Bitcoin is the Rashomon of the payments industry. If you’re unfamiliar with that cinematic allusion, simply put, just what bitcoin is is determined by where you are sitting and the views you hold in terms of the intersection between payments and technology. Perhaps the time is ripe as never before for talking about when and why to invest in blockchain assets, AKA bitcoin, in the wake of an election that has injected uncertainty into just where the United States may be headed in terms of fiscal and monetary policy over the next four years.
In the latest Topic TBD installment, Alex Sunnarborg, founder of Lawnmower, which is focused on investing in blockchain assets (and bitcoin), said that the closer Trump moved to cinching the election, the more that bitcoin-related assets saw a rally, as did more traditional stores of value, such as gold. That surge, said the executive, would make sense, since bitcoin can be seen as an asset that stands apart from traditional government-backed currencies and thus can be seen “as a hedge against broader macroeconomic and political uncertainties.”
But bitcoin has also seen sustained rallies in the past several months, perhaps most notably on another surprise vote that took place this summer — i.e., Brexit.
As for the continued controversy as to whether bitcoin is a currency or an asset that investors choose due to attractive appreciation potential, Sunnarborg said that “trying to label it — is it a currency, is it a commodity, is it an asset — is a bit confusing” as it does not necessarily fall neatly into categories. But, as he noted, bitcoin does work well as a currency, stating that “you can use it to pay a merchant. If they accept bitcoin, you are not going to have to pay credit card processing fees.”
Well, only if they accept bitcoin, which most don’t, Karen Webster pointed out, and who pay other fees instead. After all, let’s call a bitcoin a bitcoin.
Bitcoin, in another use case, he said, can be used for remittances, avoiding the fees levied on those fund flows, while settling in the receiving parties’ wallets in just minutes and for charges that amount to just a few cents, said Sunnarborg. As for the investment rationale, he noted that the likening of bitcoin to gold comes in part due to the limited supply of the cryptocurrency. Investors in bitcoin, Sunnarborg told Webster, have enjoyed a rapid appreciation from $230 when Lawnmower launched in April 2015 to north of $700 today. At the same time, he added, investors have been, in Lawnmower’s experience with users working with the firm’s app, relatively steady in their buying, with many acting as passive investors, with commitments to buying bitcoin regardless of the price, on a weekly or monthly basis.
But with a nod toward the volatility of bitcoin, Sunnarborg stated that, in day-to-day transactions, some merchants may elect to transform their payments made in bitcoin almost immediately into fiat currency. In one example discussed by Webster and Sunnarborg, regions beset by wild currency volatility — say, in Latin America — may find bitcoin attractive, as it can be more stable than sovereign currencies, depending on the country.
(They also like the dollar, too, Webster pointed out.)
The majority of the Lawnmower user base — as much as 80 percent — is between 18 and 45 years old, said Sunnarborg, living in San Francisco or New York, working in the tech industry more often than not. And, added Sunnarborg, these individuals are quite comfortable managing their own wealth and using apps to do so.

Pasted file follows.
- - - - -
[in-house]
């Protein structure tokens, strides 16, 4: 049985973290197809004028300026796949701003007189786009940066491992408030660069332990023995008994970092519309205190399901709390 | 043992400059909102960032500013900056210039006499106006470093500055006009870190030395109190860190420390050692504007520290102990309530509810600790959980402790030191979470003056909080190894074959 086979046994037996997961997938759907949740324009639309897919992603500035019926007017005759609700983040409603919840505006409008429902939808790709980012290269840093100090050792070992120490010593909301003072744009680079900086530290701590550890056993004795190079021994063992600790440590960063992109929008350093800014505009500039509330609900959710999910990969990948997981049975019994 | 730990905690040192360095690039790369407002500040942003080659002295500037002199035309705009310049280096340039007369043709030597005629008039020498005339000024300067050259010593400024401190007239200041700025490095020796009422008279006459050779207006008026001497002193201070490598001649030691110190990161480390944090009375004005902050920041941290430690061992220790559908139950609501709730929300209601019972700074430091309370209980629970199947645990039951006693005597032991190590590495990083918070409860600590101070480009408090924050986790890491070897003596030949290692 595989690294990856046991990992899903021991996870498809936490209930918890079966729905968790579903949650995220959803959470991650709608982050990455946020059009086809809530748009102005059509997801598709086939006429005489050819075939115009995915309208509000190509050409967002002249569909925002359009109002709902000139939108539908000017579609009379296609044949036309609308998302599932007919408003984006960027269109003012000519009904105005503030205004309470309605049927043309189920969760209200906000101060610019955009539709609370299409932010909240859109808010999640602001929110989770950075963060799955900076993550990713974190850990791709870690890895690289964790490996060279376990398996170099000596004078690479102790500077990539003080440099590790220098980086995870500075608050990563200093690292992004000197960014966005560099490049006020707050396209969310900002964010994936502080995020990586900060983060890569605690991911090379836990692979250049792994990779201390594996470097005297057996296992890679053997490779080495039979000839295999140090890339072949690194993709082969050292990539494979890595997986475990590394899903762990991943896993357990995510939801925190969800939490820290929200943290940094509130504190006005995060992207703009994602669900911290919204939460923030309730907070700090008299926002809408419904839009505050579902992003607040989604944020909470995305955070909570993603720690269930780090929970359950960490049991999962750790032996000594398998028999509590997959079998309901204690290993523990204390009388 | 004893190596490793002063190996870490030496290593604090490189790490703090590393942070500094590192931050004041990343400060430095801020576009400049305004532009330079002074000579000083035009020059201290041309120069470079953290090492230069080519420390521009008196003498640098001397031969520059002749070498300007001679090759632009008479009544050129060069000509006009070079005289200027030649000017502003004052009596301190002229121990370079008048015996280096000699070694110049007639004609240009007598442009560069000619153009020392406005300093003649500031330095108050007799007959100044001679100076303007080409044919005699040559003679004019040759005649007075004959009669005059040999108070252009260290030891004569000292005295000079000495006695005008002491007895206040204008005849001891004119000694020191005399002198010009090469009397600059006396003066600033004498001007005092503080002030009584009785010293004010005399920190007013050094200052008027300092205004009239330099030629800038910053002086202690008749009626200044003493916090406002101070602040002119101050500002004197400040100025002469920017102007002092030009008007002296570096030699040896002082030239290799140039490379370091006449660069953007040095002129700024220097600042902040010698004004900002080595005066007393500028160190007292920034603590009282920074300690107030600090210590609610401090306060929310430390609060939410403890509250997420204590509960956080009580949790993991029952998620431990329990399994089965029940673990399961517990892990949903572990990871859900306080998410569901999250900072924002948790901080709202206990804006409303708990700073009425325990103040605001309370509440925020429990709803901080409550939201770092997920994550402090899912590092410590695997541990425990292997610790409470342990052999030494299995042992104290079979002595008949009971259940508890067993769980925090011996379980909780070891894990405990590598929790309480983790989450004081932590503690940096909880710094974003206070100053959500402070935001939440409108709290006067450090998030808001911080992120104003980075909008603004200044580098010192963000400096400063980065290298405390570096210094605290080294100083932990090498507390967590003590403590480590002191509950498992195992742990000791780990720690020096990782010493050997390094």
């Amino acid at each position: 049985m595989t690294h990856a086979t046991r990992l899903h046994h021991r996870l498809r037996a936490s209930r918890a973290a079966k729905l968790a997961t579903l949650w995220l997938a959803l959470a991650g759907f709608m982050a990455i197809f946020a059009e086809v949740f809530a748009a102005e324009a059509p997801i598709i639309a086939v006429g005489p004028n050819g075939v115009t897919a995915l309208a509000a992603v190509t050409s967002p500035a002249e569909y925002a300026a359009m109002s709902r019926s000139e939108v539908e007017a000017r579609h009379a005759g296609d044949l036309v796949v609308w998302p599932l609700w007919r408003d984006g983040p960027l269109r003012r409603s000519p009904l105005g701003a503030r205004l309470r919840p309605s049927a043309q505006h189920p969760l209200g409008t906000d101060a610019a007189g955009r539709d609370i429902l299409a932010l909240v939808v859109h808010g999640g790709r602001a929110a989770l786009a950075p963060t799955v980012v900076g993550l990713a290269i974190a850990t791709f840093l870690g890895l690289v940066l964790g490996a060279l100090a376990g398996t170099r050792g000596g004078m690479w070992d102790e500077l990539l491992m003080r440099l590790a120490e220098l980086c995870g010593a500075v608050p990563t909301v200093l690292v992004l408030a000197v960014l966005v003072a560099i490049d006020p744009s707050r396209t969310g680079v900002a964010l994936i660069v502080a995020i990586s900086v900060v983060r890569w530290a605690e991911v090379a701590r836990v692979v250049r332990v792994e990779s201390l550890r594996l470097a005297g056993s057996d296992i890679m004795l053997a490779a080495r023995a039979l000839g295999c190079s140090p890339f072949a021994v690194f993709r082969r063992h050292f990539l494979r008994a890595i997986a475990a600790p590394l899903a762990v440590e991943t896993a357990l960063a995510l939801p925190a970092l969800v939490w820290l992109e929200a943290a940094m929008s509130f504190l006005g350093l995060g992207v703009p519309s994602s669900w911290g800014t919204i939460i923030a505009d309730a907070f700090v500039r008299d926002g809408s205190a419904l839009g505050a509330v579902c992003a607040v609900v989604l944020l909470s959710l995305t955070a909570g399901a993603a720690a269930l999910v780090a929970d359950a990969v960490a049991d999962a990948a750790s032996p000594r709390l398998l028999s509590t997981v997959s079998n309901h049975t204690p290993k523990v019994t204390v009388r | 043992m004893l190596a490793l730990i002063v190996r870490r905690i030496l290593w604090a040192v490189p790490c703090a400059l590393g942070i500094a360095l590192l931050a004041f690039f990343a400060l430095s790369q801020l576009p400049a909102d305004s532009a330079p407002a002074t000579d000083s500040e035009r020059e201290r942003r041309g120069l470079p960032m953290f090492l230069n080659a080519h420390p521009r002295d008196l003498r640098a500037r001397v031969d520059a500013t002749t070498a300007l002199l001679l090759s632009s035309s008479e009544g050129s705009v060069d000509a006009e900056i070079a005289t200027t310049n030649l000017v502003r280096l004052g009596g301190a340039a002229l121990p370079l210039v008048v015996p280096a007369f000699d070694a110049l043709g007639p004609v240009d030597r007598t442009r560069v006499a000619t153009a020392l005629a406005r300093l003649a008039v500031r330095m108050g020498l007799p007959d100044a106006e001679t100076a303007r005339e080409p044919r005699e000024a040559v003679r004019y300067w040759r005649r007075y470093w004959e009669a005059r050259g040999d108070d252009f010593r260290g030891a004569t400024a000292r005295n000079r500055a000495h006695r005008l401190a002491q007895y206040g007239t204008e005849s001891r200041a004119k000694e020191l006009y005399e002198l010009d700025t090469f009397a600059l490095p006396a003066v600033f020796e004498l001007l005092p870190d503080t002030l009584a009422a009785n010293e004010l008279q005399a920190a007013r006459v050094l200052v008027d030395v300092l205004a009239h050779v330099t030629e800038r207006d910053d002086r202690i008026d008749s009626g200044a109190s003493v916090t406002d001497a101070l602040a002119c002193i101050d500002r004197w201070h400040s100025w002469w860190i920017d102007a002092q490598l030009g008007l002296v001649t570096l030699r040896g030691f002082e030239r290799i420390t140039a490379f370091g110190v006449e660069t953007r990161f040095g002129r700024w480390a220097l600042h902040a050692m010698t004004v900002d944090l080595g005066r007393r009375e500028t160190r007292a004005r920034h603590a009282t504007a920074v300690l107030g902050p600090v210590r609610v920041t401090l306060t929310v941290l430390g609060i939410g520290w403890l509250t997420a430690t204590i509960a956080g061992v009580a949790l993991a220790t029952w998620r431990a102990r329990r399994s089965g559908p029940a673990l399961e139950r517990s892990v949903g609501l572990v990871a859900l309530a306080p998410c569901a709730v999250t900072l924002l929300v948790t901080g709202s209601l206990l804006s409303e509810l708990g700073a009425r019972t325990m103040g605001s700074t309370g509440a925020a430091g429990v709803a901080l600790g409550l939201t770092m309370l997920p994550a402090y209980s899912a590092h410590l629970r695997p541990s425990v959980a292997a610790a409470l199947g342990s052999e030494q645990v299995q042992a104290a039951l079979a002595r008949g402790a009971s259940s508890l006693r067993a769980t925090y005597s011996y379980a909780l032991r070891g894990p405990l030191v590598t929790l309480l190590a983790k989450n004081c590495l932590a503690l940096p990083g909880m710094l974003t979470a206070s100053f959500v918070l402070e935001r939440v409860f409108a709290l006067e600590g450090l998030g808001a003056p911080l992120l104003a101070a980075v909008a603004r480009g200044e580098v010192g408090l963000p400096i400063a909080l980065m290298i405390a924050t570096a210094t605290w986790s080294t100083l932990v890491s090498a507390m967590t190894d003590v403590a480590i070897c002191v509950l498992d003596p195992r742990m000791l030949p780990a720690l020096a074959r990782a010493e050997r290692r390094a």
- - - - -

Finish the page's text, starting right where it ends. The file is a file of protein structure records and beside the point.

Webster brought up the concentration of bitcoin mining in China. Yes, said Sunnaborg, “there is probably about 90 percent plus mining concentration in China … and a lot of trading volume is also concentrated in China.” While Webster cited concerns over that for many reasons, Sunnarborg brushed it off. “I’m not so much concerned about that,” he said, and added that there are some concerns among other industry stakeholders about what might happen should the Chinese government step in.
Security remains top of mind, despite the speculative investment, yet Sunnarborg stated the incidences of tumultuous downdrafts in the currency are tied more to the exchanges and companies and not the bitcoin protocol. “In the early days, the markets were pretty immature, and the security protocols were still in their infancy … and consumers losing their deposits was terrible.” But since those early days, he said, security measures have increased and improved markedly. And, he added, the cryptocurrency need not be the purview of exchanges alone in a world where users can “buy a bitcoin and send it to your own wallet that you control.” In recent months, crowdfunding activities have adopted various forms of cryptocurrencies to raise money, to the tune of millions of dollars, said Sunnarborg.
Turning to Lawnmower itself, Sunnarborg stated that the firm’s strategy is one where it does not touch consumers’ funds directly but that it relies on Coinbase to do so, noting that the latter firm is highly regulated and has investors on board that include the New York Stock Exchange. “We help investors set up an account in the background and produce analytics on your account,” and in essence, said the CEO, Lawnmower creates investment tools that also help with education for investors.
For the investors themselves, allocations to cryptocurrencies can extend from 10 percent to well above that level as a percentage of portfolios. Pressed by Webster as to bitcoin’s price level by the end of 2017, Sunnarborg said he’s less focused on price per bitcoin as market cap of the asset. For that, he feels that bitcoin could be a market cap of as much as $50 billion — nearly five times the $11 billion it stands at today.
That suggests a lot of volatility that most investors would rather not see.